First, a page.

Skirmish Sangin is all about the narrative and so I want to try writing some narrative reports for it. This is from a game I played at SESWC using the trusty Route Clearance scenario, although replacing the SEALs with SAS troopers thanks to Empress’s new releases. EDIT: Pictures at the bottom of the article.
Night, and the lights of the nearby village appeared like fireflies in the NVGs of the four waiting SAS troopers. Intel had revealed that the local star bomb maker had finished a new device and would be placing it somewhere on this road, all ready for the next ANA convoy to blunder past it. For months, this figure had alluded them until a recent capture blurted out the craftsman’s habit of placing the devices himself. Thanks to this, the team was in position to spring an ambush although they had brought full kit, expecting a fire fight. The new officer, Captain R______, and his subordinate were crouched in a poppy field; the tall stalks provided good cover from prying eyes. On the other side of the road, the team’s LMG and his assistant were prone in a dried river bed, which provided ample protection and concealment. Now they just had to wait.
As the hours went by, a small group of locals came out of the village and headed up the road towards the team. They moved carefully, scanning their surroundings. Upon reaching the junction, one of them knelt and started to dig at the earth while the rest setup a circle around him. These actions seemed suspicious to the Captain and a quick scope revealed the knelt figure as the target, carefully placing a package into the freshly dug hole. However, the ROE prohibited firing unless active opposition was spotted. The manoeuvre element slowly creeped forward, ready to rush in and arrest them.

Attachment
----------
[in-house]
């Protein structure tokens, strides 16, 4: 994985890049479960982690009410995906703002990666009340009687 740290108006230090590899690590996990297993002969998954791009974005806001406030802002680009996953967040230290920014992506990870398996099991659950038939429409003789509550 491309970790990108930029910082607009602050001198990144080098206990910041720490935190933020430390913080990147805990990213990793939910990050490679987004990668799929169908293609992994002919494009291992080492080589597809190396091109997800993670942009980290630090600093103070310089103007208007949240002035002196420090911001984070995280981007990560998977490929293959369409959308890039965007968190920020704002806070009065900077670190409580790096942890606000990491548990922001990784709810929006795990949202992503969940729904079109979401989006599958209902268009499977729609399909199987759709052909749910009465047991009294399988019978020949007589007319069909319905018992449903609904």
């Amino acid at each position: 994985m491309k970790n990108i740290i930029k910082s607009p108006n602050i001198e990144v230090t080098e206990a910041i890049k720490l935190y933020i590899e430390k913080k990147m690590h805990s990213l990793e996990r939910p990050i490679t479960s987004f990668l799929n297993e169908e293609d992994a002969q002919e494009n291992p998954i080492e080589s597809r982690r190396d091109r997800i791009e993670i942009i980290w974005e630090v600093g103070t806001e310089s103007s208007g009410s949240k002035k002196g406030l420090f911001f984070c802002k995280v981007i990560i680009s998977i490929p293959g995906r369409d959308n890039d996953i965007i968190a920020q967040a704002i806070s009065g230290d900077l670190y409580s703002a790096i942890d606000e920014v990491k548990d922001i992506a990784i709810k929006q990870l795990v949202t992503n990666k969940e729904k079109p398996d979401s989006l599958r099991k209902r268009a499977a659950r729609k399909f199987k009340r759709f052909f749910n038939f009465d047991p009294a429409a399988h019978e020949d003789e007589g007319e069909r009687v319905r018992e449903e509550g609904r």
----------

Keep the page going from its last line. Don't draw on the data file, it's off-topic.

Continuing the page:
For a while, the other figures seemed unarmed just smoking and watching the man work. All this changed after the bomb maker finished when one figure turned to put out his cigarette and his robe shifted, revealing a PKM to the SF team. With a single radio command, the team leader gave the orders to open fire.
The LMG did quick work of the machine gunner leading the group. Hearing the gun shots, the bomb maker fled. However, running over rough ground at night is tough and the bomb maker kept slipping and slamming into the ground before collapsing into the field and the cover of the tall plants. Another fighter also rushed into the field but instead of finding his friend, he came face to face with the SAS officer creeping forward. The two combatants engaged each other, but neither could find an opening so the insurgent broke off and hid. Deciding to focus on the mission, the officer crept on.
Back on the road, the remaining Taliban soldier went to see what had happened. Instead of finding his friend, he instead found the barrel of the SAS 2IC’s rifle. A few silenced shots, and another fighter was down. Hearing the noise of his friend and the SAS officer getting into a scrap, the bomb maker fled again, out of the cornfield and back towards the village. Obviously wearing shoes two sizes too big, he kept falling in the dirt until he eventually reached the wall of the first house.
The noise of the gun battle quickly brought more fighters into the fray with 7 more insurgents streaming onto the board, including a foreign fighter known simply as “The Fox”. While the rest of the group rushed forward towards the bomb maker to extract him, this wily fighter instead stepped off the street, dropped to his knee and started to scan for targets. One of the villagers ran up the stairs to the building’s roof and tried to spot any sign of the SAS in the wheat field. Two of the lead fighters advanced up the road, only to be dropped by another burst of 5.56 from the LMG still sat in the river bed.